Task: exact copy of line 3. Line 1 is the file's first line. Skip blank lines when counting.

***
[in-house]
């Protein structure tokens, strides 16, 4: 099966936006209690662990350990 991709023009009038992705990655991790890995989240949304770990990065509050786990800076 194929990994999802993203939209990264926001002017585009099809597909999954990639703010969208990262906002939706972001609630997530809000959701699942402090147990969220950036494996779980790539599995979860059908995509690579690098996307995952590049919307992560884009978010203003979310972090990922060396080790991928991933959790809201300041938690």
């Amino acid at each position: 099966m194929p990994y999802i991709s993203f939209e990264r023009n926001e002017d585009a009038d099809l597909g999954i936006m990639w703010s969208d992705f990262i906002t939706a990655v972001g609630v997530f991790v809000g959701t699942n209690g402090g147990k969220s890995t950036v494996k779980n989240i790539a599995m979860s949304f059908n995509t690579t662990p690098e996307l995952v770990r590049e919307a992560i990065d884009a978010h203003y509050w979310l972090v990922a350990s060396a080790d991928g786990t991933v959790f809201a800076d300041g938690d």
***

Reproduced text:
């Amino acid at each position: 099966m194929p990994y999802i991709s993203f939209e990264r023009n926001e002017d585009a009038d099809l597909g999954i936006m990639w703010s969208d992705f990262i906002t939706a990655v972001g609630v997530f991790v809000g959701t699942n209690g402090g147990k969220s890995t950036v494996k779980n989240i790539a599995m979860s949304f059908n995509t690579t662990p690098e996307l995952v770990r590049e919307a992560i990065d884009a978010h203003y509050w979310l972090v990922a350990s060396a080790d991928g786990t991933v959790f809201a800076d300041g938690d």